If you were still no sure about which side to take over Edward Snowden, this might help you take one. The amount of damage he has caused and lives he put at risk is enormous.
The intelligence community isn’t used to explaining itself in public, but over the past few months, with much prodding by Congress and the press, it has taken some small, tentative steps. Last week, I spent an hour with General Keith B. Alexander, who retired in March after eight years as the director of the N.S.A. The forces pushing for omnivorous data collection are larger than any one person, but General Alexander’s role has been significant. We met on Wednesday morning, in the conference room of a public-relations firm in the Flatiron District. He is a tall man with a firm handshake and steady eyes who speaks rapidly and directly.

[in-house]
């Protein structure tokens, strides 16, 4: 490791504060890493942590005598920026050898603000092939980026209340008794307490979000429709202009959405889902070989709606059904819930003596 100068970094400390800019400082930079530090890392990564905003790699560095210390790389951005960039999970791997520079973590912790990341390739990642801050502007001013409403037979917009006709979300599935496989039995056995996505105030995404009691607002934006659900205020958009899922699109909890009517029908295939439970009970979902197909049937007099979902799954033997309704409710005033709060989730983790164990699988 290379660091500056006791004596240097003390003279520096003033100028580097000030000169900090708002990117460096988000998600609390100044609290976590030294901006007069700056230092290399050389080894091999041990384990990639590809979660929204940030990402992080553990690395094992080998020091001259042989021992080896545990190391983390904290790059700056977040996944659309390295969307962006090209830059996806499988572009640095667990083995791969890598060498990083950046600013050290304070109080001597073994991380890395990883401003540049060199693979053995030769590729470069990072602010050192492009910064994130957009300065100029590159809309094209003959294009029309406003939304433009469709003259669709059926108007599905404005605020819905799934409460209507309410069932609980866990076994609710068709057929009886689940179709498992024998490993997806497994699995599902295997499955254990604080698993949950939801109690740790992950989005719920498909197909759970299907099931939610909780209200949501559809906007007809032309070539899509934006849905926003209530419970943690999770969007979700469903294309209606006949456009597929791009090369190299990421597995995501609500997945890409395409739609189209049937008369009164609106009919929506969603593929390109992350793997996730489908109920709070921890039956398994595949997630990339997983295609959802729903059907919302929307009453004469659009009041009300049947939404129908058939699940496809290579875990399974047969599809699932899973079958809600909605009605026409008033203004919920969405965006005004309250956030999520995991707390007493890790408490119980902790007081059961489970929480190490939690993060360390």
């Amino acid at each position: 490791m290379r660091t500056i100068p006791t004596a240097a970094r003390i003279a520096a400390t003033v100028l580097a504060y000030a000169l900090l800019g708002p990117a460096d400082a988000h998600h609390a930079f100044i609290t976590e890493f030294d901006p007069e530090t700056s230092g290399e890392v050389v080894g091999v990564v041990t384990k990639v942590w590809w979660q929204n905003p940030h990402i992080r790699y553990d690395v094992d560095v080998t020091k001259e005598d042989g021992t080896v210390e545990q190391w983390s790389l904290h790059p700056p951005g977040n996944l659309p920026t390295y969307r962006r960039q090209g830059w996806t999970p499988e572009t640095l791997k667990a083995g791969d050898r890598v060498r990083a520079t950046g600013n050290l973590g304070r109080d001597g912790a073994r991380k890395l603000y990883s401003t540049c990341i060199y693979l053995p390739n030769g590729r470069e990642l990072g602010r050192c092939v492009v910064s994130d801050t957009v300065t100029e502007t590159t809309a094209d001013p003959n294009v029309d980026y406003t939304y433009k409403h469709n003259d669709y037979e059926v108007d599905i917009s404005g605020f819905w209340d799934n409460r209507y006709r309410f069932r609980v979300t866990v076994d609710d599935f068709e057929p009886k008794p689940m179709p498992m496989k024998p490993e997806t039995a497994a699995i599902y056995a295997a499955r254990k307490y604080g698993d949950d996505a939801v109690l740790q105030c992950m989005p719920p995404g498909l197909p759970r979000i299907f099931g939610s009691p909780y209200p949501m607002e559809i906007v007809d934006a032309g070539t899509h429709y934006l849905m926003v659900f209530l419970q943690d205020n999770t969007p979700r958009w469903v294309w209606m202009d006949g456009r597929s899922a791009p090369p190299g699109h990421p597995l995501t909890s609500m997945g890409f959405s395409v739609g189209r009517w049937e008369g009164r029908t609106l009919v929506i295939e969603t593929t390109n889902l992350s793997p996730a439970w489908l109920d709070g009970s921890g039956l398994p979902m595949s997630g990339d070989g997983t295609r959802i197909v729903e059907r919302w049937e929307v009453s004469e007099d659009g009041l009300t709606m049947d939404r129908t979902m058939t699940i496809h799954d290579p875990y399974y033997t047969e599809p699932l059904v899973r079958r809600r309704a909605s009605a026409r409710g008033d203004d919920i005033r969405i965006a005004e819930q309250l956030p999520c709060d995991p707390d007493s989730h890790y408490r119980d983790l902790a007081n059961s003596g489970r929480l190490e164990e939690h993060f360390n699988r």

Here are excerpts from the interview.
In January, President Obama claimed that the N.S.A. bulk-metadata program has disrupted fifty-four terrorist plots. Senator Patrick Leahy said the real number is zero. There’s a big difference between fifty-four and zero. Continue reading